Last week, Emile Bazille, a south Williamsburg native, was appointed to fill the vacant position of male district leader in the 50th Assembly District.
The appointment was made by district leader-elect Kristina Naplatarski, who defeated longtime incumbent Linda Minucci in the Democratic primary earlier this year.
“As a lifelong resident of Southside Williamsburg with a strong track record of public service, Bazile has a deep understanding of the 50th Assembly District and is committed to serving the needs of its diverse constituencies,” Naplatarski said in a statement. “Together, we will work to address the challenges that face the 50th AD while pushing for a Brooklyn Democratic Party that is more transparent, accountable and truly effective for the borough’s residents.”
The position was vacated by Nick Rizzo, who served as district leader since 2014. According to reports, Rizzo’s petition signatures for re-election were challenged, leaving him short of the required amount to appear on the ballot, despite not facing an opponent in the race.
Rizzo later claimed in a newspaper column in August that Naplatarski did not appoint him to the post because he had supported her opponent, Minucci, in the race.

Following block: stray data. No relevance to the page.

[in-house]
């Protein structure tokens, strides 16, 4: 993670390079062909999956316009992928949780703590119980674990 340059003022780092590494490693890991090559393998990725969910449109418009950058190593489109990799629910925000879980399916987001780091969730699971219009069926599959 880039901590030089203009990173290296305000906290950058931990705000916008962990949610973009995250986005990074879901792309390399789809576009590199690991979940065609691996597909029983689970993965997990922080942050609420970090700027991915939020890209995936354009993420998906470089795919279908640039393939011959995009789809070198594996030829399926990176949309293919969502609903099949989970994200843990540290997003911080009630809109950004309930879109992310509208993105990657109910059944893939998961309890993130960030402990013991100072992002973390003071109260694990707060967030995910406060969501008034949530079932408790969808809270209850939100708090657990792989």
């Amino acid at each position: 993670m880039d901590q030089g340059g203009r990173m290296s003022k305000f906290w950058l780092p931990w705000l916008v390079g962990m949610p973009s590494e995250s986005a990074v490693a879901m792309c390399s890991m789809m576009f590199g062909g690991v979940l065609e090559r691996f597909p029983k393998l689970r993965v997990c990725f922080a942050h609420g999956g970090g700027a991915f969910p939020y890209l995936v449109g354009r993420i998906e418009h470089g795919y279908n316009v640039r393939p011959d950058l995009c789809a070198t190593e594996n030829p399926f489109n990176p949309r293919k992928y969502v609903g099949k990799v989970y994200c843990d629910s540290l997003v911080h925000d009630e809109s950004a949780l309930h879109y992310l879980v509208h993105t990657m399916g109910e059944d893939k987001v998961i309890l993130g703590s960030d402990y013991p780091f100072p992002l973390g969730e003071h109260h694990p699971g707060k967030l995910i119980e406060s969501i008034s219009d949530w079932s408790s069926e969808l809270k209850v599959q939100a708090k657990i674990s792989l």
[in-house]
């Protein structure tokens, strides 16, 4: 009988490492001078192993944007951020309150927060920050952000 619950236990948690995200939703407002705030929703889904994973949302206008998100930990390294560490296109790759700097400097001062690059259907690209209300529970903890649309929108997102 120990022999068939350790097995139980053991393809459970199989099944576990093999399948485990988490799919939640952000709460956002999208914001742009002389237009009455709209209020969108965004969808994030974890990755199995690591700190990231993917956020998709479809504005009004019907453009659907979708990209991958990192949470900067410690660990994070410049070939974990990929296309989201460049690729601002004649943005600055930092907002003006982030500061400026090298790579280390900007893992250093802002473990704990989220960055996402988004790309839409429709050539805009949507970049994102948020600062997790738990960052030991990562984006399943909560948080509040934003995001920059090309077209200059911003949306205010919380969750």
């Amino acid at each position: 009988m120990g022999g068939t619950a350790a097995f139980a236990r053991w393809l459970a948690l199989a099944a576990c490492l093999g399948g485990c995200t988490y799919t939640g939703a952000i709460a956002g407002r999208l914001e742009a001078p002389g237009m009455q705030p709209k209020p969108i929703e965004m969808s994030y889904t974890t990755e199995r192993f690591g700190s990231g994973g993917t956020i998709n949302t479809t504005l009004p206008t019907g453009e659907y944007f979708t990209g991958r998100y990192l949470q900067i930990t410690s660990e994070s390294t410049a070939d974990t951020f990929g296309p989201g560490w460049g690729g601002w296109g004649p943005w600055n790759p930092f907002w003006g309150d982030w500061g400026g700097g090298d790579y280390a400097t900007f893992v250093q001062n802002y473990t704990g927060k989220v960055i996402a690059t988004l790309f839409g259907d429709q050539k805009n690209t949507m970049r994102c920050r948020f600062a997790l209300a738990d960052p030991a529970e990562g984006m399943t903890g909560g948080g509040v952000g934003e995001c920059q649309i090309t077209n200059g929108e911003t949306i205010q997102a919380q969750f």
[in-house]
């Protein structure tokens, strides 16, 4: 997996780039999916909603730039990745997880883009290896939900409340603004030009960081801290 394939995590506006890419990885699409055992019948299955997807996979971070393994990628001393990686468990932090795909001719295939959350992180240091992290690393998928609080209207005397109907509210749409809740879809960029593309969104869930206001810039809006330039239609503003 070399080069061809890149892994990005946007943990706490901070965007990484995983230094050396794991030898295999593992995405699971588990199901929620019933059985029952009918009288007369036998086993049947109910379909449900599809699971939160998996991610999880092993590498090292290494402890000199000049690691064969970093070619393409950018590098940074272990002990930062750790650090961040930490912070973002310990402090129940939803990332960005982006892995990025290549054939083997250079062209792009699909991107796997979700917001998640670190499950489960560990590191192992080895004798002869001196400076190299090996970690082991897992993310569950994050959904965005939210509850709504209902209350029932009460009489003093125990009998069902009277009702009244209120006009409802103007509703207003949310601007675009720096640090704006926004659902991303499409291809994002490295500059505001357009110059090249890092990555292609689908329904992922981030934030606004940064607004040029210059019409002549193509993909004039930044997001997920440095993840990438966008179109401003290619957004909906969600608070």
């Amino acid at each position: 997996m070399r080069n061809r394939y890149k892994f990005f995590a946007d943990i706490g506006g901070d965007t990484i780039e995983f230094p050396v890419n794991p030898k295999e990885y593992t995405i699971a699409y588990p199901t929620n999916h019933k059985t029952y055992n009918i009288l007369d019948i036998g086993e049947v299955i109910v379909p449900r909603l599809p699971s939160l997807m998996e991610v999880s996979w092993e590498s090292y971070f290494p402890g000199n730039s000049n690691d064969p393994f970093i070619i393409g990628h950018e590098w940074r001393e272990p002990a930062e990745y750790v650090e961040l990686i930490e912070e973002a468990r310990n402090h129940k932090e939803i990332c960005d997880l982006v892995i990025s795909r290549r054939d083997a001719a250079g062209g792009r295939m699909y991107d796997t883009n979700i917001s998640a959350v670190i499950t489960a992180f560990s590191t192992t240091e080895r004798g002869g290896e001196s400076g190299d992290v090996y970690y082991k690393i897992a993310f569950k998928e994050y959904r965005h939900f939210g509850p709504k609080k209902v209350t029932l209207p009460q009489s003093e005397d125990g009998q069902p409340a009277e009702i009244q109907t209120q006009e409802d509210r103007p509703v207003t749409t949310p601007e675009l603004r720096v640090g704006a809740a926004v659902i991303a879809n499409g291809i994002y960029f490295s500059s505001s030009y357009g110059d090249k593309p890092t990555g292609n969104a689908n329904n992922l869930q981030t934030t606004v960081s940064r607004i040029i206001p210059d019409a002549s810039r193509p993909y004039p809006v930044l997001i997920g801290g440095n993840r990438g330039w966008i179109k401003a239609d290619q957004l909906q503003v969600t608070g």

After hosting a community input process, Naplatarski appointed Bazile, a son of Haitian immigrants who grew up in the Berry South Ninth Street Houses. After graduating from Niagara University, he worked for Assemblyman Joseph Lentol, who himself was defeated by Greenpoint activist Emily Gallagher.
Gallagher ran against Minucci for district leader in 2016, but lost.
In a statement, Bazile said he is committed to expanding the traditional role of district leader, an unpaid party position, beyond its formal duties.
“I envision working with my co-leader as a community advocate, drawing attention to issues affecting the district such as housing affordability, environmental justice and insufficient infrastructure to accommodate our district’s unprecedented growth,” he said. “I also want to focus on conducting outreach to underrepresented portions of the district to ensure that voices who are often marginalized are heard and served.”
Local elected officials representing the area praised Bazile’s history-making selection. Congresswoman Nydia Velazquez said in a statement that the new district leader understands the needs of the district’s most vulnerable residents, and will elevate their concerns.
“Emile has already shown that he will be a fighter for this district and for reforms in the Brooklyn Democratic Party,” she said.
Councilman Antonio Reynoso, for whom Naplatarski works as a staffer, said Bazile has a track record of public service and a commitment to reform.
“At a time when we are finally having serious discussions about systemic racism in our country and city, the appointment of a Black man sends a strong signal that this district will be taking its lead from those most impacted by these issues,” he said.
Both Naplatarski and Bazile are expected to be sworn in at the next meeting of the Brooklyn Democratic Party later this fall.
“I look forward to building a relationship with our new district leaders in the 50th Assembly District,” said Assemblywoman Rodneyse Bichotte, chair of the Brooklyn Democratic Party, “while serving the people of Brooklyn side by side.”